ERIC Educational Resources Information Center

    Rubin, David

    1998-01-01

    Menu alternatives are substitute meals, whereas menu additions are dishes that complement the main meal. Both should be vegetarian dishes that are less expensive than the main offering and attractive to 20-40% of the camp population. By offering alternatives and additions, one can eliminate complaints, save money, and change eating patterns.…

  18. Accounting in the Social Menu

    ERIC Educational Resources Information Center

    González, José Villacís

    2010-01-01

    This paper was born out of combinatorics. It defines a level of utility which, though it cannot be measured, can be preferred to another in each specific combination of goods. In turn, each combination defines a menu, meaning that there will be as many menus as there are combinations of goods. In this manner, we have a menu and a utility for each…

  19. Healthy Eating Is on the Menu

    ERIC Educational Resources Information Center

    Curriculum Review, 2007

    2007-01-01

    This article features the website materials devoted to the latest federal guidelines, called MyPyramid at: www.mypyramid.gov, which is developed by the United States Department of Agriculture's Food and Nutrition Service. While this site can be helpful to a host of health professionals, it also contains valuable information that may help K-6…

  20. Can we restrict the health care menu?

    PubMed

    Klein, R

    1994-02-01

    The case of Britain's National Health Service is used to illuminate the cross-national debate about whether the availability of health care should be restricted and, if so, how this should be done. Traditionally, the NHS relied on implicit rationing by clinicians within budgetary constraints set by government. However, the logic of the 1989 reforms appeared to require explicit decisions about the packages of health care to be provided to local populations. In practice, purchasers have refused to define such packages. Explicit rationing remains very much the exception. Exploring the reasons for this suggests that defining a restricted menu of health care, by adopting a cost-utility approach and excluding specific procedures or forms of treatment on the Oregon model, is only one of many policy options. There is a large repertory of policy tools for balancing demands and resources, ranging from diluting the intensity of treatment to its earlier termination. Given that health care is characterised by uncertainty, lack of information about outcomes and patient heterogeneity, it may therefore be more 'rational' to diffuse decision-making among clinicians and managers than to try to move towards a centrally determined menu of entitlements. PMID:10133918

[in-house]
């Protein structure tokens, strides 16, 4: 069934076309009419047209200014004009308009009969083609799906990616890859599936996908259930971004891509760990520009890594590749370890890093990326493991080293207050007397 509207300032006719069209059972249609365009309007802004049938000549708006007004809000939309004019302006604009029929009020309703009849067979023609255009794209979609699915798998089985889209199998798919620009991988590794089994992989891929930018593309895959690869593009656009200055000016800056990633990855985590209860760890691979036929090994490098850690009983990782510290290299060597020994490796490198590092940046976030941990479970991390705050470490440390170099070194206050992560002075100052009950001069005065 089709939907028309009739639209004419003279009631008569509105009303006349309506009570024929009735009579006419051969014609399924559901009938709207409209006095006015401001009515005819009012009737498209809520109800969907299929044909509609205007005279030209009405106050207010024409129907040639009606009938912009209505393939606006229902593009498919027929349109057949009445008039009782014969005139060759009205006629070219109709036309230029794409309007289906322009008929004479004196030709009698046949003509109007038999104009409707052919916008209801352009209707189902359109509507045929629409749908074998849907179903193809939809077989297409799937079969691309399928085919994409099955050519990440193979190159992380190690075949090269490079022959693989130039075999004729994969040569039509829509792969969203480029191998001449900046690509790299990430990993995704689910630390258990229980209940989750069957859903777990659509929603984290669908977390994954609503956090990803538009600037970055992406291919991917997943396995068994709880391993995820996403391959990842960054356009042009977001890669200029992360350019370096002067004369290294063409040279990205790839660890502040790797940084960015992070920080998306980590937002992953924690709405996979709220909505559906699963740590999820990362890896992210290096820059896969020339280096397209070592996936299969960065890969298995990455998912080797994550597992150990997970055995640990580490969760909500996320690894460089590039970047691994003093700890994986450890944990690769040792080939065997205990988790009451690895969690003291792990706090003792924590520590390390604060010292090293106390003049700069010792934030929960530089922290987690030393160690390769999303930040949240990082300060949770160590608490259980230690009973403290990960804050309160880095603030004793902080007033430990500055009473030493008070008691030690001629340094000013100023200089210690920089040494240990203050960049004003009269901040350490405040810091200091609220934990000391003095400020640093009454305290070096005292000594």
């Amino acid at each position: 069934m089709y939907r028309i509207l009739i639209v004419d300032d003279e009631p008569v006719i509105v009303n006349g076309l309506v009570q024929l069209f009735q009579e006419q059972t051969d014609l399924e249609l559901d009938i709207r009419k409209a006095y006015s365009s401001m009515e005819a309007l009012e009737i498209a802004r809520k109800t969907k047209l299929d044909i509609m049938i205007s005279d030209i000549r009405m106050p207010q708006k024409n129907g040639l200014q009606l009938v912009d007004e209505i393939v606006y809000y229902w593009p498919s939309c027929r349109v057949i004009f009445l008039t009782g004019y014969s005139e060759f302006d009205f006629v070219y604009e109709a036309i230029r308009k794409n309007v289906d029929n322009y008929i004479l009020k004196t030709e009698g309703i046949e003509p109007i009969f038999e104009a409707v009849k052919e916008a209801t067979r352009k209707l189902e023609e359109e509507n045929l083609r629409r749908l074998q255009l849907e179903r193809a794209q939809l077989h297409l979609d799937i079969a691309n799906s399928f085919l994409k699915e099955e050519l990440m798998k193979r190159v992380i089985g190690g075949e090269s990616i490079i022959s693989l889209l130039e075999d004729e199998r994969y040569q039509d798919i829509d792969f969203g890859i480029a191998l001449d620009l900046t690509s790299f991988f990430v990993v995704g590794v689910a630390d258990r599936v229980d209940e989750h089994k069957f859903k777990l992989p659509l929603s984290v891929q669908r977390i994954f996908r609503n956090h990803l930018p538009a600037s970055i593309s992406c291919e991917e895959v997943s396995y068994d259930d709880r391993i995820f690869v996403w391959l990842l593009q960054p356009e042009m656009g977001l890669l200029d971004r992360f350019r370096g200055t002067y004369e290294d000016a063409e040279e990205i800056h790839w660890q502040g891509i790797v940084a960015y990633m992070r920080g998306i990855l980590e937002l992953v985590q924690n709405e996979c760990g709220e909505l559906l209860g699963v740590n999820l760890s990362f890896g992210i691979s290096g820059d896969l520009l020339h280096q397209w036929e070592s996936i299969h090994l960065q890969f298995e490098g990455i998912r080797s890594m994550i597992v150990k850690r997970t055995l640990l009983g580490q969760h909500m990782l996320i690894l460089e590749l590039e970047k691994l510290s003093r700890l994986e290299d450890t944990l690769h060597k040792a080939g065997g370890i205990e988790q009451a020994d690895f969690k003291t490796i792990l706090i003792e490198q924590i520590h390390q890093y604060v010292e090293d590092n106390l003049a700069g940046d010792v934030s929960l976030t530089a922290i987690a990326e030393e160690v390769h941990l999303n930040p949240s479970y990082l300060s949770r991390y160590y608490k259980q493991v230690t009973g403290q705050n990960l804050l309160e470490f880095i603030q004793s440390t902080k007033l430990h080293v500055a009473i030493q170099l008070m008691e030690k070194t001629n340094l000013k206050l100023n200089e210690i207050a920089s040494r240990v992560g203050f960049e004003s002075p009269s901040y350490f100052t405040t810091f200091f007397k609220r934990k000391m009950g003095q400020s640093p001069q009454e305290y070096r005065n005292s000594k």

1. NetMenu: experience in the implementation of an institutional menu of information sources.

    PubMed Central

    Shifman, M. A.; Clyman, J. I.; Paton, J. A.; Powsner, S. M.; Roderer, N. K.; Miller, P. L.

    1993-01-01

    NetMenu is a program, developed at Yale, which enables straightforward access to online information systems. NetMenu has been deployed in several diverse settings within our medical center. In the hospital, NetMenu is functioning as a front-end for our clinical workstation providing access to the hospital information system, the clinical laboratory computer, a drug database and several bibliographic databases. The medical libraries are utilizing NetMenu for both medical education workstations and for scholarly information workstations. This paper describes our initial experience in the implementation, support, and maintenance of NetMenu as an institutional menu of information sources. PMID:8130535

  2. Do healthier foods and diet patterns cost more than less healthy options? A systematic review and meta-analysis

    PubMed Central

    Rao, Mayuree; Afshin, Ashkan; Singh, Gitanjali; Mozaffarian, Dariush

    2013-01-01